If you buy a home to be a home, you'll never have a problem. Rent until conditions are favorable for you, buy when you are ready and the market is right for you, and it just won't be an issue. We stretched a lot when we bought because we were young and didn't have a lot of savings, but we've been amazed to see how crazy some of the cycles here have been. The young couple living next to us now basically paid for the retirement of the older neighbor couple who sold it to them. But our neighborhood is extremely stable and houses here don't turn over very often. When they have a hard time selling, we know conditions elsewhere must really be horrible. I've been reading the economic blogs for a couple years now to track when all this would start to hit - if you think housing is nasty, just wait to see what happens in the general economy the next couple of years. It will not be pretty.

I really hope all readers here are out of debt.

Anonymous said...

This housing massacre is in its infancy. expect 25-40% drops depending on the market. The bubbiest expect near high end.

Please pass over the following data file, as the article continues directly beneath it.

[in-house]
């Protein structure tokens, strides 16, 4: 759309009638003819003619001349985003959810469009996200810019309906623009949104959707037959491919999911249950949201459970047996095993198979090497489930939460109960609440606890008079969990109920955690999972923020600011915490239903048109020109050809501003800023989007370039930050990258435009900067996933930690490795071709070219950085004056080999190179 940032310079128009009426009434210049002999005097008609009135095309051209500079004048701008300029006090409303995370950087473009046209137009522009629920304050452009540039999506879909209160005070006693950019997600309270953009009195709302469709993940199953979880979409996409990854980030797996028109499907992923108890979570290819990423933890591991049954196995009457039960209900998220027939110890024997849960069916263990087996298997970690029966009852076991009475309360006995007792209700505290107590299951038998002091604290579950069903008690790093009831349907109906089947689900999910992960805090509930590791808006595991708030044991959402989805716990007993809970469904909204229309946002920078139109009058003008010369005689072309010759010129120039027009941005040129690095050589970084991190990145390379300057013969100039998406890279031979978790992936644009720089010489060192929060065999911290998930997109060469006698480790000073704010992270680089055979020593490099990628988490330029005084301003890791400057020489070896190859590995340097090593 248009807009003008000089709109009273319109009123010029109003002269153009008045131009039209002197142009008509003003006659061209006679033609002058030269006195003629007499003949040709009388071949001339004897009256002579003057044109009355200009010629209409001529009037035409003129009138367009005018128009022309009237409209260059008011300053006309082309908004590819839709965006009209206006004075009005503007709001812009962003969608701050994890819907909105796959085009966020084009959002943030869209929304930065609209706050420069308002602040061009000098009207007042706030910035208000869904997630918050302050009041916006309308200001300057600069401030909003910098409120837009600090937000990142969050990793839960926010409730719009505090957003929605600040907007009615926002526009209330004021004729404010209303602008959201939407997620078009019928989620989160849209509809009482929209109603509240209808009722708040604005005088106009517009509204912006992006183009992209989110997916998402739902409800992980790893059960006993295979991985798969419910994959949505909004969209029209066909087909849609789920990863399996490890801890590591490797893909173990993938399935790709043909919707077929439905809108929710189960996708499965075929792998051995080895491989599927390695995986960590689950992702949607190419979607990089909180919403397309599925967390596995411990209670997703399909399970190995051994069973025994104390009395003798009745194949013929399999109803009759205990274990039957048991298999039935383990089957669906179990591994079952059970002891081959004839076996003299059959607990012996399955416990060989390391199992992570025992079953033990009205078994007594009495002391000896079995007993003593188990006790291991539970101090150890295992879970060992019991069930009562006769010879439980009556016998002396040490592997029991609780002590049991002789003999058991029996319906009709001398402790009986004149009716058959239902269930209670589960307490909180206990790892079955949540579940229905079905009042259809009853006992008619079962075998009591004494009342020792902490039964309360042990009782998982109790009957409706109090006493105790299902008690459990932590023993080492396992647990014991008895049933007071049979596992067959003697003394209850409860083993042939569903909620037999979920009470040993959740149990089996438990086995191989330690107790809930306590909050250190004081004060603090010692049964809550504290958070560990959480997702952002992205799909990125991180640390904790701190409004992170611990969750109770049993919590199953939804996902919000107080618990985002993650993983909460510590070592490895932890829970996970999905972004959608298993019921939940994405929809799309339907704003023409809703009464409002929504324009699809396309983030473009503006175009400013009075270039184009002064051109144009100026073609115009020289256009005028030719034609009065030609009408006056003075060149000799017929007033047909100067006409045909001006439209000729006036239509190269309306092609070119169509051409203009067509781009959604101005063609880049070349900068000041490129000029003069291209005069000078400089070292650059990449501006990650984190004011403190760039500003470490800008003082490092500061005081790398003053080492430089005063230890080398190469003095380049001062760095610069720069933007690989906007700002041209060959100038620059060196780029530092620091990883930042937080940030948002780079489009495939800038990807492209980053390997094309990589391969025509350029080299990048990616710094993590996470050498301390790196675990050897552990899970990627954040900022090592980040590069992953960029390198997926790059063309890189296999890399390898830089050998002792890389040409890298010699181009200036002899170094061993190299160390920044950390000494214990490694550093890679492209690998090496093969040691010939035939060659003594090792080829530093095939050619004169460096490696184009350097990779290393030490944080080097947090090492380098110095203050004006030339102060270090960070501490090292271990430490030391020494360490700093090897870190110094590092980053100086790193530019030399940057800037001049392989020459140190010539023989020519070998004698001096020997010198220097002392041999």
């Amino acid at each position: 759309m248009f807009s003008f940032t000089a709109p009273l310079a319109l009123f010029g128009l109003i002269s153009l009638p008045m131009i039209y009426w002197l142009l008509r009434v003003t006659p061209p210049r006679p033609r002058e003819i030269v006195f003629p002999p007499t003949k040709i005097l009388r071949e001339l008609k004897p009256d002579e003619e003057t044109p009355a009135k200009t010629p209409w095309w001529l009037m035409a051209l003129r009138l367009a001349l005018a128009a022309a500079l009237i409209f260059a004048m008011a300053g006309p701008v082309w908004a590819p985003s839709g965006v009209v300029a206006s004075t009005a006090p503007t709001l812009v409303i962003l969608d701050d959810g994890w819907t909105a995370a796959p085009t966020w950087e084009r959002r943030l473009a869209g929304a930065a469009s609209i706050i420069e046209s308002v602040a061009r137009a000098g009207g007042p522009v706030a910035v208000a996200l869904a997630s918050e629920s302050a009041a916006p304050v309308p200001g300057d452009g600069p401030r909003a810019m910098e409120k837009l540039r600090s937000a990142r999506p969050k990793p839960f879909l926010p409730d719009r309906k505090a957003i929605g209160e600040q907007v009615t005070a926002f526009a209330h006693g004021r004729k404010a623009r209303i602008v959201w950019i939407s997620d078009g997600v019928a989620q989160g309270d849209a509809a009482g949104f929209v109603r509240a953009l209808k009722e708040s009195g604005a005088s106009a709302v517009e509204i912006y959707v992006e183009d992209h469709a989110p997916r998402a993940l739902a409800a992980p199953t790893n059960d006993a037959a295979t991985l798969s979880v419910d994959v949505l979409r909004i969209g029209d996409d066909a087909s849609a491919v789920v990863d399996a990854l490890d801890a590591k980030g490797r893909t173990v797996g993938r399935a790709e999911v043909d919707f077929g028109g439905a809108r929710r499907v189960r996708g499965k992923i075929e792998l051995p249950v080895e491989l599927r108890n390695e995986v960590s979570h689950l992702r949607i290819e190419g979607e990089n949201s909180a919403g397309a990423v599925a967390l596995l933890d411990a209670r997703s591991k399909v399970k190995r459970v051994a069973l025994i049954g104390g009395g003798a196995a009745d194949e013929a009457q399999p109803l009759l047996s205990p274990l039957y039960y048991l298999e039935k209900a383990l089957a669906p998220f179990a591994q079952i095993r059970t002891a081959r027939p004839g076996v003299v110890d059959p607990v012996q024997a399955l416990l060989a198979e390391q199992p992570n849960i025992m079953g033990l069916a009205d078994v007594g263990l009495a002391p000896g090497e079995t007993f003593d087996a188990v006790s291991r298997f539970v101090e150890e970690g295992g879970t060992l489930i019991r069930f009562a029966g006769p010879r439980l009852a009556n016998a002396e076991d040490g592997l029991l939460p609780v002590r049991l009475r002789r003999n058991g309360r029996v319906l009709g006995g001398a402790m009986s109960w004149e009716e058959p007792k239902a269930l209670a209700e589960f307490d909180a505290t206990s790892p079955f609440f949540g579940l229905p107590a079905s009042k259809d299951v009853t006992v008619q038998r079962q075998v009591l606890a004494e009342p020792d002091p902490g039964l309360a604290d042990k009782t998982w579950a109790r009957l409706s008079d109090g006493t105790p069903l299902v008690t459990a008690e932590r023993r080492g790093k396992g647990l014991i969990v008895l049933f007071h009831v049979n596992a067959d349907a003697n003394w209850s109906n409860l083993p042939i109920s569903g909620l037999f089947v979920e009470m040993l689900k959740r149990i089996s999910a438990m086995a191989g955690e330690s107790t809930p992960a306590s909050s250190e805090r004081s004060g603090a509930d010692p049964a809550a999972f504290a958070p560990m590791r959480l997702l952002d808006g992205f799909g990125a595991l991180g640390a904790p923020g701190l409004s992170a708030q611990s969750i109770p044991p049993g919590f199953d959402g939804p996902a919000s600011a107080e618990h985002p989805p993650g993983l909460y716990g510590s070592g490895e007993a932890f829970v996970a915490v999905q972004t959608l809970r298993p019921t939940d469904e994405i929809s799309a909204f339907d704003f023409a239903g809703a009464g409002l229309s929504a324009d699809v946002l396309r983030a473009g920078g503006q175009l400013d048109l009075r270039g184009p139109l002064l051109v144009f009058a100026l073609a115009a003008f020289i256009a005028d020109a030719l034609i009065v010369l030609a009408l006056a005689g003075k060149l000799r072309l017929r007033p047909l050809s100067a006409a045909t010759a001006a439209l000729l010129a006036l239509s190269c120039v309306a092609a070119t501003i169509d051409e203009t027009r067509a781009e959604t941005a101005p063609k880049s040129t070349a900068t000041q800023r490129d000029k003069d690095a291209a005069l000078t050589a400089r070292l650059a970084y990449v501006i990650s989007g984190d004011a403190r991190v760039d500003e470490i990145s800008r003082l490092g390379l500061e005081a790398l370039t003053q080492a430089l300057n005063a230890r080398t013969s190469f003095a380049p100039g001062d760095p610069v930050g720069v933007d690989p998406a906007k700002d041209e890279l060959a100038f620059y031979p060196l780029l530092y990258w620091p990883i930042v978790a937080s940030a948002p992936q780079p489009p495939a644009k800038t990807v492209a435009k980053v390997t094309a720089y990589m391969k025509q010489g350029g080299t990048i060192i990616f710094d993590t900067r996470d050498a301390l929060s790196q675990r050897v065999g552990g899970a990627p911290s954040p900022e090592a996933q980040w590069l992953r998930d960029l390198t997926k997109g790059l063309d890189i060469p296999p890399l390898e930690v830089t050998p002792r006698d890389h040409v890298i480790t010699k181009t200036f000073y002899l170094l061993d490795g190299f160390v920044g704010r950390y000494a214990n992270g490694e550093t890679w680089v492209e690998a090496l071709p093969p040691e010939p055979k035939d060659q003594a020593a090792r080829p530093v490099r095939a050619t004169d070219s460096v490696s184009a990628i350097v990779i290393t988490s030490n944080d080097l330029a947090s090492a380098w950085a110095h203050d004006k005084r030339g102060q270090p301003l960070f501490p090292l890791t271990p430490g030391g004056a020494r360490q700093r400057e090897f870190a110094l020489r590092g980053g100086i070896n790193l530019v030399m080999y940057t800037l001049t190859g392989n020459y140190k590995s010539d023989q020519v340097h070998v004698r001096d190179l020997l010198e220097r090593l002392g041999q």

It is amazing how the maonstream media was so late to the game in reporting the bubble. yes many did predict this 2 years ago. But noone confronts the sleeze at the NAR and the damage they have done to trusting fools.

Anonymous said...


soon. real soon.

TJ & The Bear said...

Median prices may decline less than 10%, but the home purchased at that median will be twice as nice as it is now.

Look for same-house declines exceeding 40% next year, and that's only the beginning.

Anonymous said...

Sadly, the folks who purchased homes recently, here in Orange County, CA, don't even have the faintest clue of what is happening. About 60% of the recent mortgages in our coastal region are interest only! Subprime loans are nearly everywhere including the self-destructive reverse amortization loan.

Many of us expect price drops of up to 50% or more in the coming few years. No joke, the carnage is just about ready to begin. Folks have been living far beyond their means for too long with bigger than necessary houses, vastly overpriced autos (mostly leased), little or no savings and a lifestyle that is just plain unsustainable.